Ruth Carlos, MD, Named 2019-2020 ARRS President
Leesburg, VA, May 5, 2019—Ruth Carlos, MD, became the 119th president of the American Roentgen Ray Society at the ARRS 2019 Annual Meeting this week in Honolulu, Hawaii. She succeeds Philip Costello, MD, who served as ARRS President from 2018 to 2019.
Carlos is a practicing diagnostic radiologist, a professor of radiology and a former assistant chair of research at the University of Michigan in Ann Arbor. She also co-directs the Program on Women’s Health Care Effectiveness Research (PWHER) in the Department of Obstetrics and Gynecology at the U-M Medical School. At Michigan Medicine, her appointments include University of Michigan Comprehensive Cancer Center member and Institute for Healthcare Policy & Innovation member, and she was named vice chair for the University of Michigan's faculty governance system for 2017-18.
Born in Manilla, the Philippines, Carlos received her undergraduate degree from the University of Chicago, graduating with honors, and received her medical degree from University of Chicago Pritzker School of Medicine. Following her residency in diagnostic radiology at University of Chicago, she accepted a fellowship in cross–sectional imaging at the University of Michigan.
Carlos has authored 131 peer-reviewed publications and served as a reviewer for 10 scientific journal publications. Recently named as the new editor-in-chief of the Journal of the American College of Radiology (JACR), she has contributed to JACR for the last 13 years as an author, reviewer and member of the editorial board. She previously served as JACR’s deputy editor, establishing the journal's digital media portfolio including a podcast called the Radiology Firing Line and a hackathon where medical personnel, patient advocates, and IT professionals worked collaboratively to develop innovative solutions to industry challenges.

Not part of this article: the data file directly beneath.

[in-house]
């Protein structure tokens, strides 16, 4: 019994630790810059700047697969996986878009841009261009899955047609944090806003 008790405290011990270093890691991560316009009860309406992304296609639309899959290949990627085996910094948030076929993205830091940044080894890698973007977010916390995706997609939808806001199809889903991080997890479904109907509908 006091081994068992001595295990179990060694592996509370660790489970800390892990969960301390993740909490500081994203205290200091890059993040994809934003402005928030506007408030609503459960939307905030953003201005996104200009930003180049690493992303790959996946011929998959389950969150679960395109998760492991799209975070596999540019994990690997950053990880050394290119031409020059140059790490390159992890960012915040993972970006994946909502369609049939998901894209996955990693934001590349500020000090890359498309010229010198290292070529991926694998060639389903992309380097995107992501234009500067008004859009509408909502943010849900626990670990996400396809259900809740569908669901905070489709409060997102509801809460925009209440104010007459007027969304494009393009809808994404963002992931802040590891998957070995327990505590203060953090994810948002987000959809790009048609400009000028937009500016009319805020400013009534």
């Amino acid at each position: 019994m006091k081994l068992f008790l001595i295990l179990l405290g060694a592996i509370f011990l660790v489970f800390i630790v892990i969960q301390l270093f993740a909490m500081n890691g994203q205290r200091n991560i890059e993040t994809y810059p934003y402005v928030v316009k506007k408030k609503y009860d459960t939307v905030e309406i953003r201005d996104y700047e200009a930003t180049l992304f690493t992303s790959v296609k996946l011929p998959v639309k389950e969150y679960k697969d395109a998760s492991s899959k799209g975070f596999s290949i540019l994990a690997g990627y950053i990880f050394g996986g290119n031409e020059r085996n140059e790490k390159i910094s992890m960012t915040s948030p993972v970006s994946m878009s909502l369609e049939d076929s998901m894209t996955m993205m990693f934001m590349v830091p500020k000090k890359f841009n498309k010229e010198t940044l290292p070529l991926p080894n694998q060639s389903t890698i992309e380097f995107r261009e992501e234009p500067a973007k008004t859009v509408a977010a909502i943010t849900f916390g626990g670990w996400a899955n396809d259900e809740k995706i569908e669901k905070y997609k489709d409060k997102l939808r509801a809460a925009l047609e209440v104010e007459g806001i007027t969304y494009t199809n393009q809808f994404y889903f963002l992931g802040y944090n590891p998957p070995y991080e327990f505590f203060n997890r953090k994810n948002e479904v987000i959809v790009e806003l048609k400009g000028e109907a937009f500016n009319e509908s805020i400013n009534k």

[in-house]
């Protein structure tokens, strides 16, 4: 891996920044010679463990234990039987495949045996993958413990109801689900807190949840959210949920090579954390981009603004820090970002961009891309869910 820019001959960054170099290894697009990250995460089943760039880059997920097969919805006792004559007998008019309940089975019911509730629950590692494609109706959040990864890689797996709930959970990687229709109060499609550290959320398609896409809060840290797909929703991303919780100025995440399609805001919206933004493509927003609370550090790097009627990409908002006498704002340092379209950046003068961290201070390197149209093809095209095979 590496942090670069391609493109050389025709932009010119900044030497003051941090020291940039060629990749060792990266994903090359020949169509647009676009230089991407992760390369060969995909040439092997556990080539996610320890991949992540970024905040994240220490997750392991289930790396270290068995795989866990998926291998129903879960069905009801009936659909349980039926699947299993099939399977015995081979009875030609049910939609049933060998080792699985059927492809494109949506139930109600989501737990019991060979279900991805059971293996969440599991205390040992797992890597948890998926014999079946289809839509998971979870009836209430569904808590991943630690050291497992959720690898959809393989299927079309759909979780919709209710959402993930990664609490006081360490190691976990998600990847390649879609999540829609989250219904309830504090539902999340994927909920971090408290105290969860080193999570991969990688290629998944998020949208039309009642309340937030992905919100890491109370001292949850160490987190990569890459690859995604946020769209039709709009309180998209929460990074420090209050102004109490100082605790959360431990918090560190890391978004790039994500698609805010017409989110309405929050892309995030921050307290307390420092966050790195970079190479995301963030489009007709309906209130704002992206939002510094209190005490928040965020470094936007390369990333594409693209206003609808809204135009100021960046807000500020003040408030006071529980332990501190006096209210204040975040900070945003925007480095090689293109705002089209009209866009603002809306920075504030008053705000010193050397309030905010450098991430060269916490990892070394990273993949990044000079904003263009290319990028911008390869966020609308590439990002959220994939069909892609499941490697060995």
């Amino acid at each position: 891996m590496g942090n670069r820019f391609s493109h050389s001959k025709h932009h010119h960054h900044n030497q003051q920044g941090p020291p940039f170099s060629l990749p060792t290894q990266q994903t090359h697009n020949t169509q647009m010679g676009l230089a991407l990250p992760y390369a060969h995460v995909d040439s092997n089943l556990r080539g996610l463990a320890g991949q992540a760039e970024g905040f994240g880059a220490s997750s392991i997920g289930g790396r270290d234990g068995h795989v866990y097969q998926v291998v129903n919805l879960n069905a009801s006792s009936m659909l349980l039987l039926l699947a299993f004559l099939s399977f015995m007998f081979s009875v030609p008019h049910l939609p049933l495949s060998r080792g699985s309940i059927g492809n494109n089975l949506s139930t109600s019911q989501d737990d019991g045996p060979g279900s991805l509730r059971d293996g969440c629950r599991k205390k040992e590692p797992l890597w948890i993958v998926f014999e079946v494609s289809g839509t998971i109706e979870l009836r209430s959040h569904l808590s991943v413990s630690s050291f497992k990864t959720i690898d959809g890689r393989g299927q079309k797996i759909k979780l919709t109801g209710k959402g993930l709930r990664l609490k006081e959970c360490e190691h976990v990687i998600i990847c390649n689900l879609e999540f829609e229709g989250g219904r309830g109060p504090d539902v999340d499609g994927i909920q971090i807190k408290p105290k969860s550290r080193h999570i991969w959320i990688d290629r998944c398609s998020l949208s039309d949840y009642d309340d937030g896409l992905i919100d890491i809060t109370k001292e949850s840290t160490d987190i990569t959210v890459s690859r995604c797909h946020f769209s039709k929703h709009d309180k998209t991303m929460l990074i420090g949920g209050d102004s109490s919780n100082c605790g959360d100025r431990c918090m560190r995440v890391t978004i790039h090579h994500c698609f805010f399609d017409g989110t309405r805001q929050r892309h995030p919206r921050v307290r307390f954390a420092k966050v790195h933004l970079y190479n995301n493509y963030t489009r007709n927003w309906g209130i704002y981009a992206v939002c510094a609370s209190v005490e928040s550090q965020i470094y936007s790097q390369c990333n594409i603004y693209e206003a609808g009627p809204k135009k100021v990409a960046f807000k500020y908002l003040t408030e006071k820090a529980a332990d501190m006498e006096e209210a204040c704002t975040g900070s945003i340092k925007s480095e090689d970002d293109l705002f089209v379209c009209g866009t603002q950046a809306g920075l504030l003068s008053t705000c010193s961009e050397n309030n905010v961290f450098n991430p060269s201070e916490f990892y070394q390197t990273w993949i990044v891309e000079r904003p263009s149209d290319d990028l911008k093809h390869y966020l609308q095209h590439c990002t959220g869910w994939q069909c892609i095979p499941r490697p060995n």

Carlos’ research emphasizes patient preference measurement, cost-effectiveness analysis, and meta-analysis and systematic reviews in diagnostic imaging. Her research also seeks to improve vaccine uptake in adolescent daughters by studying the efficacy of maternally directed interventions. The significance of her work in health services research and policy has been nationally recognized and she has been awarded fellowships from the Robert Wood Johnson Foundation and the Association of University Radiologists (AUR) GE Radiology Research Academic Fellowship (GERRAF) program.
Carlos has chaired committee assignments for the Radiological Society of North America (RSNA), the American College of Radiology (ACR), and the AUR GERRAF Board of Review, and was co–chair of the ACR Imaging Network’s (ACRIN’s) Patient–centered Outcomes Committee. She is a former president of both the AUR and the Radiology Alliance for Health Services Research, a member of the AUR Board of Directors since 2006, and served as deputy editor for health services research for Academic Radiology. In 2016, Carlos received AUR’s Gold Medal award in recognition of her unusually distinguished service.
Founded in 1900, ARRS is the first and oldest radiology society in the United States and is an international forum for progress in radiology. The Society's mission is to improve health through a community committed to advancing knowledge and skills in radiology. ARRS achieves its mission through an annual scientific and educational meeting, publication of the American Journal of Roentgenology (AJR) and InPractice magazine, topical symposia and webinars, and print and online educational materials. ARRS is located in Leesburg, VA.